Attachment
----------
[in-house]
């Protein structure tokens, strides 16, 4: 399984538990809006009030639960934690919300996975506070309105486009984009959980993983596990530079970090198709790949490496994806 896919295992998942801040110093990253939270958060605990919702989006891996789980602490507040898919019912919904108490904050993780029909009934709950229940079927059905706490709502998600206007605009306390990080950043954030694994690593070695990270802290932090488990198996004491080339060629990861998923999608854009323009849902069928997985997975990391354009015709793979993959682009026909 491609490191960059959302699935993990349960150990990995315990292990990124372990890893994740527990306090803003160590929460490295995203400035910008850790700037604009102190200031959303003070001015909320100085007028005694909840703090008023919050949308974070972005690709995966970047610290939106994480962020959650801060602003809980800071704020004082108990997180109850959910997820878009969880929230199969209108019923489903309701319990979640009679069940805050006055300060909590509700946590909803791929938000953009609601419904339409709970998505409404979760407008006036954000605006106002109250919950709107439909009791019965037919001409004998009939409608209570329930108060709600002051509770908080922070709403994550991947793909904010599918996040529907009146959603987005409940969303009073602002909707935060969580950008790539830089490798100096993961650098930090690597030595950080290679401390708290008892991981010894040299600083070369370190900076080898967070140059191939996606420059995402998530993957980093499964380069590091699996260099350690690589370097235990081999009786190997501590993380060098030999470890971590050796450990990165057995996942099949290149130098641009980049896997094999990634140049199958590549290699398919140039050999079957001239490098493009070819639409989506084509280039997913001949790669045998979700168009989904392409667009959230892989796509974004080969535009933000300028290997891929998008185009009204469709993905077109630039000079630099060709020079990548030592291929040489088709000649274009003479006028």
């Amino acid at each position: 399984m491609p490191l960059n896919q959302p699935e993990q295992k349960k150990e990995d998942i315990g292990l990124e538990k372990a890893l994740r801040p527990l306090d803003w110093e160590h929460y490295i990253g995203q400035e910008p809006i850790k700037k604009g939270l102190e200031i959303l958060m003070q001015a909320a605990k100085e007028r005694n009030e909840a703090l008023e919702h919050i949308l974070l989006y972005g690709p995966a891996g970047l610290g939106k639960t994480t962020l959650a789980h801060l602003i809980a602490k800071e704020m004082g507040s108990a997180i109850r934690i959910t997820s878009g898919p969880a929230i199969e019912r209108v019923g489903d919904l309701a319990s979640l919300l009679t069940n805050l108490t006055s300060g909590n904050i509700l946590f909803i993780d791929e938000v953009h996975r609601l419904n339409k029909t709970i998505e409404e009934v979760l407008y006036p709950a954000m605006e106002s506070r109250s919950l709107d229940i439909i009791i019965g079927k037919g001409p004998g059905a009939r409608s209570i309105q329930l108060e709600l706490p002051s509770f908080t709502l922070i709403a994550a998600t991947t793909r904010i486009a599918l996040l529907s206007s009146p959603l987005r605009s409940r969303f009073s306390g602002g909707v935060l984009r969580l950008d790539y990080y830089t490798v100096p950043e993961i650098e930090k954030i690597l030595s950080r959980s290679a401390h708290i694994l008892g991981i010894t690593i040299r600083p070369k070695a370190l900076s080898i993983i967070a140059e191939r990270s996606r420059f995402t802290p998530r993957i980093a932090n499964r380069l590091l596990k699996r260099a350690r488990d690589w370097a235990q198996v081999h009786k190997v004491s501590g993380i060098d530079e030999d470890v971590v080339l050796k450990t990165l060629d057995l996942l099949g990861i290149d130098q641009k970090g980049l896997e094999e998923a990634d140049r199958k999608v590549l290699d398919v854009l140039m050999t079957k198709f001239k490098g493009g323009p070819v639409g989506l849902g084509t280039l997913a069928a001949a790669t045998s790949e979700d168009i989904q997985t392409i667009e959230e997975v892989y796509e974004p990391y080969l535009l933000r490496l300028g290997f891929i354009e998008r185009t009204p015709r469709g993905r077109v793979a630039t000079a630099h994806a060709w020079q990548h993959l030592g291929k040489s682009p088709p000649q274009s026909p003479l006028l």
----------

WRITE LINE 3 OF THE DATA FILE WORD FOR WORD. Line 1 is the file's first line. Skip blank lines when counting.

């Amino acid at each position: 399984m491609p490191l960059n896919q959302p699935e993990q295992k349960k150990e990995d998942i315990g292990l990124e538990k372990a890893l994740r801040p527990l306090d803003w110093e160590h929460y490295i990253g995203q400035e910008p809006i850790k700037k604009g939270l102190e200031i959303l958060m003070q001015a909320a605990k100085e007028r005694n009030e909840a703090l008023e919702h919050i949308l974070l989006y972005g690709p995966a891996g970047l610290g939106k639960t994480t962020l959650a789980h801060l602003i809980a602490k800071e704020m004082g507040s108990a997180i109850r934690i959910t997820s878009g898919p969880a929230i199969e019912r209108v019923g489903d919904l309701a319990s979640l919300l009679t069940n805050l108490t006055s300060g909590n904050i509700l946590f909803i993780d791929e938000v953009h996975r609601l419904n339409k029909t709970i998505e409404e009934v979760l407008y006036p709950a954000m605006e106002s506070r109250s919950l709107d229940i439909i009791i019965g079927k037919g001409p004998g059905a009939r409608s209570i309105q329930l108060e709600l706490p002051s509770f908080t709502l922070i709403a994550a998600t991947t793909r904010i486009a599918l996040l529907s206007s009146p959603l987005r605009s409940r969303f009073s306390g602002g909707v935060l984009r969580l950008d790539y990080y830089t490798v100096p950043e993961i650098e930090k954030i690597l030595s950080r959980s290679a401390h708290i694994l008892g991981i010894t690593i040299r600083p070369k070695a370190l900076s080898i993983i967070a140059e191939r990270s996606r420059f995402t802290p998530r993957i980093a932090n499964r380069l590091l596990k699996r260099a350690r488990d690589w370097a235990q198996v081999h009786k190997v004491s501590g993380i060098d530079e030999d470890v971590v080339l050796k450990t990165l060629d057995l996942l099949g990861i290149d130098q641009k970090g980049l896997e094999e998923a990634d140049r199958k999608v590549l290699d398919v854009l140039m050999t079957k198709f001239k490098g493009g323009p070819v639409g989506l849902g084509t280039l997913a069928a001949a790669t045998s790949e979700d168009i989904q997985t392409i667009e959230e997975v892989y796509e974004p990391y080969l535009l933000r490496l300028g290997f891929i354009e998008r185009t009204p015709r469709g993905r077109v793979a630039t000079a630099h994806a060709w020079q990548h993959l030592g291929k040489s682009p088709p000649q274009s026909p003479l006028l």